Sat, 25 Mar 2000

Logging companies ready to share revenues with locals

JAKARTA (JP): The Association of Indonesian Forest Concessionaires (APHI) supported on Friday the government's call to give part of their revenues to locals as a solution to end growing conflicts over land ownership.

APHI chairman Adiwarsita Adinegoro said, however, the revenue- sharing arrangement should be stipulated in a government regulation so that all timber companies would have clear guidelines to carry out the program.

"A clear regulation is important to avoid similar conflicts from reoccurring in the future," he told The Jakarta Post.

Adiwarsita said logging companies would likely agree to contribute some part of their revenues to local communities as long as the amount was reasonable, and the procedures in the fund allocations were clearly defined.

He was commenting on a statement made earlier this week by Minister of Forestry and Plantation Nur Mahmudi Ismail, who called on logging firms to distribute some part of their revenues from timber sales to local communities in order to resolve the recently escalating conflicts between the two parties.

The ministry's secretary-general, Soeripto, said on Friday the minister's suggestion would be discussed with the troubled logging firms in the next couple of days.

At least 50 timber companies, which control about 10 million hectares of forests in Irian Jaya, Kalimantan and Sulawesi, are currently involved in heated conflicts with local residents, who claim ownership of the firms' concessions, according to APHI's report.

The association said that the 50 firms had to stop their logging activities because the locals had threatened their workers.

Meanwhile, some 77 loggers in East Kalimantan have also threatened to stop their operations, saying that residents in Kutai and Bulungan districts have seized some of their heavy equipment and demanded compensation amounting to billions of rupiah.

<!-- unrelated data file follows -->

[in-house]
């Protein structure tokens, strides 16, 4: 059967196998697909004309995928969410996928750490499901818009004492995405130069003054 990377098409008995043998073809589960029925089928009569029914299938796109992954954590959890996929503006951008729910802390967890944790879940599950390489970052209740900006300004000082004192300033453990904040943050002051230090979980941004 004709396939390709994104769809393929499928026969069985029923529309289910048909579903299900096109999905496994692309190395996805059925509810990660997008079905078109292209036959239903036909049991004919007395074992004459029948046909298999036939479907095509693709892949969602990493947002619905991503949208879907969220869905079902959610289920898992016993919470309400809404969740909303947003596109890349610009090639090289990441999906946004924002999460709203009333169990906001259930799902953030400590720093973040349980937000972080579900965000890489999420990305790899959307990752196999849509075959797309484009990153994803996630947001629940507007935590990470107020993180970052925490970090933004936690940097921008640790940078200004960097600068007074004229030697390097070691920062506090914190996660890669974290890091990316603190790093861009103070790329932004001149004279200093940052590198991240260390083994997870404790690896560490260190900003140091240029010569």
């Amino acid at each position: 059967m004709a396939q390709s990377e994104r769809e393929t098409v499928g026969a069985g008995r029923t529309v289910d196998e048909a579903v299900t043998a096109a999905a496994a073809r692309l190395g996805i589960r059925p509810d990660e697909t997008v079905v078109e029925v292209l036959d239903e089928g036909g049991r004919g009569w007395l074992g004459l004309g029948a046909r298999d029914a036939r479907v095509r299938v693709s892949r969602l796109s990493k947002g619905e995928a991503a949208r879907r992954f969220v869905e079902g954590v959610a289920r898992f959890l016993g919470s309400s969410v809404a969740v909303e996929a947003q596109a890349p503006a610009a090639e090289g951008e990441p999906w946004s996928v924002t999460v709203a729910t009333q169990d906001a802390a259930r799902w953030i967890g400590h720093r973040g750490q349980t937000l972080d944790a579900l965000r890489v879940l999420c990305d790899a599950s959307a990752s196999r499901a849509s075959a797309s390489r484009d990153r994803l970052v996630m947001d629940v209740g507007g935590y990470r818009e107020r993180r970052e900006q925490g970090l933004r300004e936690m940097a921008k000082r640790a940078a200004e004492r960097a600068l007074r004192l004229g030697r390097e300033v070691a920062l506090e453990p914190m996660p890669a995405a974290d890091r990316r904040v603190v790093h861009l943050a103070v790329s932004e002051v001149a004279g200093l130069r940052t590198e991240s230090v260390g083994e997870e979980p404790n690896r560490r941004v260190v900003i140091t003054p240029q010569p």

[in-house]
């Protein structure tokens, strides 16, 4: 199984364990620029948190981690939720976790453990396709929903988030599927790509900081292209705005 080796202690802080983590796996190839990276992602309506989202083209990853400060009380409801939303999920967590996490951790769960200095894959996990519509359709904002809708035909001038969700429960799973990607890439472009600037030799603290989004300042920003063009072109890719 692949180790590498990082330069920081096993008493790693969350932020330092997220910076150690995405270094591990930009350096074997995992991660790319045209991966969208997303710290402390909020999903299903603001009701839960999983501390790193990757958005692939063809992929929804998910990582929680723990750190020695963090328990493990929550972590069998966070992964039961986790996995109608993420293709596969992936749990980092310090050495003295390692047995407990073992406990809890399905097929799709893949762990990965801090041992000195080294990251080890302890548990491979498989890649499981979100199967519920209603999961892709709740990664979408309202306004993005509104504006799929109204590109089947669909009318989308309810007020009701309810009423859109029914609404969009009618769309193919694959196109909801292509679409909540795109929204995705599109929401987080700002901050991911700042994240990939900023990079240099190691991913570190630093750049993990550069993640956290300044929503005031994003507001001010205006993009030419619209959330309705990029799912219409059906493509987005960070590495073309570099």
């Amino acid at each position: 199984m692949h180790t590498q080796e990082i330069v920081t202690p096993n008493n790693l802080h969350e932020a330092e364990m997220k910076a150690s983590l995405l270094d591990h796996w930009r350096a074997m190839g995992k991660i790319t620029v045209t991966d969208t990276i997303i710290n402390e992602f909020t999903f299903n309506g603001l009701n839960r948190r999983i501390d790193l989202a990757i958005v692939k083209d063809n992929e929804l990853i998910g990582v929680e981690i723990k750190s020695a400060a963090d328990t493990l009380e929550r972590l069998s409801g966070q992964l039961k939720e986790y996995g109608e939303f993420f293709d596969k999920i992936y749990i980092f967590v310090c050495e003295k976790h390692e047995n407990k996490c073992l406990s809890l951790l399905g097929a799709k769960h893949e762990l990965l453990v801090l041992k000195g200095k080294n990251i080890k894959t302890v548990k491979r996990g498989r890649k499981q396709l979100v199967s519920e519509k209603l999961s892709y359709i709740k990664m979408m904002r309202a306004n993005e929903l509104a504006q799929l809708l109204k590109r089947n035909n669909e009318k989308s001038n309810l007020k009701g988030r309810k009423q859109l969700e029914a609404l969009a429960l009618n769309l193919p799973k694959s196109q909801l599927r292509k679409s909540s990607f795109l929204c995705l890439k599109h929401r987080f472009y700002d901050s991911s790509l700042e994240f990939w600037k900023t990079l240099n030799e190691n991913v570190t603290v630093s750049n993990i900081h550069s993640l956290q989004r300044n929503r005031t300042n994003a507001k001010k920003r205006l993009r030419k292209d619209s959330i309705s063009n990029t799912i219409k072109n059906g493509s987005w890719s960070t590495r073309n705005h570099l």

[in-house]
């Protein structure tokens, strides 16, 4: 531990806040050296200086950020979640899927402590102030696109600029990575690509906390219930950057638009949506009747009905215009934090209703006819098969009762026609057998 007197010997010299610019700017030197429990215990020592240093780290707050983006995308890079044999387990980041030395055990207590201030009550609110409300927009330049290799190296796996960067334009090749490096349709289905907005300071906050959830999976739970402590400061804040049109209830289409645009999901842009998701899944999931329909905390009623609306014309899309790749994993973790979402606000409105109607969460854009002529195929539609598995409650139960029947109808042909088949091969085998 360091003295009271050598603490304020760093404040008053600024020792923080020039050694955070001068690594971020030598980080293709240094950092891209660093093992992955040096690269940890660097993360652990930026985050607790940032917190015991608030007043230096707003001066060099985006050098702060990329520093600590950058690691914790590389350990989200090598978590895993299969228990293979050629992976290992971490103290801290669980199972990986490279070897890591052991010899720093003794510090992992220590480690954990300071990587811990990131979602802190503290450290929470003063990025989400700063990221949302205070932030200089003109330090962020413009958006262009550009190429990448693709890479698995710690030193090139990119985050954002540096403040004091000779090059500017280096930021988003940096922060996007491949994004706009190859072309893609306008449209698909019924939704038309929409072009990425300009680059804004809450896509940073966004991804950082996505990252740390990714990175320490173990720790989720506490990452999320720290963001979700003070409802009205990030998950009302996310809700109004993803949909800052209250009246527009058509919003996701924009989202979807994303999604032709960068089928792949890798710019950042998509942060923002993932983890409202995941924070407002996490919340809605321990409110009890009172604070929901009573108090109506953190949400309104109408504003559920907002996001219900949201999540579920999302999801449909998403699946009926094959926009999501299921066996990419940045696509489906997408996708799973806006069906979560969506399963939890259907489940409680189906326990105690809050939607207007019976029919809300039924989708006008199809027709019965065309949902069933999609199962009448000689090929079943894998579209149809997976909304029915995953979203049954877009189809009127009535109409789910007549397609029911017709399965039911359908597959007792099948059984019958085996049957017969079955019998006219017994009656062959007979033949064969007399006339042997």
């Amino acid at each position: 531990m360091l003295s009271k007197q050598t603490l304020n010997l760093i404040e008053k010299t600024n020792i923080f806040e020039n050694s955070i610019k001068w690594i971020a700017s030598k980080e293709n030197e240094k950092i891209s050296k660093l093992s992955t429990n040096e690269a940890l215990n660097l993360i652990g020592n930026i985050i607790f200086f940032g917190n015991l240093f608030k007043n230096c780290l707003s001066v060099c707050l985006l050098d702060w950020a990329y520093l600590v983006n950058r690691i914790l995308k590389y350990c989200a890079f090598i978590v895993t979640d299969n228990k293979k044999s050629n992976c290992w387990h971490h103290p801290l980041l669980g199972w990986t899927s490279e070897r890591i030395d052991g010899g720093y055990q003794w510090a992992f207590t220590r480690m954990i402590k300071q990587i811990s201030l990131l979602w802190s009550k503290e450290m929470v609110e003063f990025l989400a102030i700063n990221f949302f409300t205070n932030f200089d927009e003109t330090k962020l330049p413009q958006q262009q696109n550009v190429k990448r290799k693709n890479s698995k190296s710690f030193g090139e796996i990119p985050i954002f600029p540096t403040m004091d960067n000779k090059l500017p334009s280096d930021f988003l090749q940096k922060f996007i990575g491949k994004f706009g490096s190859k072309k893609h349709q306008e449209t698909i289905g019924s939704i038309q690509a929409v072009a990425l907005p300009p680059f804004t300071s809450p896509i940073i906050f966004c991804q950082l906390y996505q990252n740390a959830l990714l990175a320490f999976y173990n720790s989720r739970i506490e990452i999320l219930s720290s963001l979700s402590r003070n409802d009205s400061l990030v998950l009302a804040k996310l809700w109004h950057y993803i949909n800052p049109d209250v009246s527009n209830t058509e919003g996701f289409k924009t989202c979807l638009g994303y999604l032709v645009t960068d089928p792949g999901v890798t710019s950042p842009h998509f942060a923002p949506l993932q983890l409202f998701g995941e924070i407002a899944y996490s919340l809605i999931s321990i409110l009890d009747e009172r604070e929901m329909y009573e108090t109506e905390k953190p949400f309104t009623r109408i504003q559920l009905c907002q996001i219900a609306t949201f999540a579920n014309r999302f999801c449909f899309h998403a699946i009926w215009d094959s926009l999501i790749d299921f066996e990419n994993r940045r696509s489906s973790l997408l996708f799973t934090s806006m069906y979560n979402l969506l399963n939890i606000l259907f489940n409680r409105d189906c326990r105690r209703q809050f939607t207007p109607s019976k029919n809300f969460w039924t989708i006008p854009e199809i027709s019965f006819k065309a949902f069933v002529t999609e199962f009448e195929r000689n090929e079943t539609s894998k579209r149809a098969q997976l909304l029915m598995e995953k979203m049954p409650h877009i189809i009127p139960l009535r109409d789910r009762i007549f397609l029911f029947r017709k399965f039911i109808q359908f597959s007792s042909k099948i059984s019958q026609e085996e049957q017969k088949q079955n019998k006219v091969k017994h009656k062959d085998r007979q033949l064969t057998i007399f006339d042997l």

According to Adiwarsita, some of the 50 logging firms had entered negotiations with local communities to end their conflicts.

"I heard about 20 firms, some of which are operating in Kalimantan, are near to concluding the negotiations. Some of them have offered to help the locals to develop infrastructures such as irrigation," he said.

Soeripto said the active involvement of logging firms in the development process in local areas was also a good alternative solution to the conflict.

"By participating in the development of local areas, logging firms can reduce the social gap. It is the social gap, social jealousy that makes locals angry and expropriates the companies's concession areas," he told the Post.

He said many local communities had bottled up their anger and jealousy of the logging firms, which they claimed had seized their ancestoral properties without proper compensation.

Soeripto acknowledged that the conflict between local residents and logging firms was partly the result of wrong policies in forestry management made by the government in the past, which had mostly benefited the logging companies.

According to official data, more than 80 percent of the country's forests are controlled by the family and close friends of former president Soeharto.

Although many parts of their concessions overlap with local residents' farmland, they often allegedly seized the areas without giving any compensation. Residents were unable to do anything but accept their presence due to threats from security guards at the companies.

With the downfall of Soeharto in mid-1998 and the rise of a more democratic government, people have begun to feel more courageous about expressing their opinions and voicing their demands, albeit at the risk of violence.

For example, villagers of Rambang Lubai in the Muara Enim regency of South Sumatra have recently demanded that PT Musi Hutan Persada, an industrial estate developer partly owned by Soeharto's eldest daughter Siti Hardijanti Rukmana and timber magnate Prajogo Pangestu, return their land and pay Rp 301 billion in compensation for losses which occurred due to their inability to produce any crops since the company took over their land without proper restitution in 1991. (cst)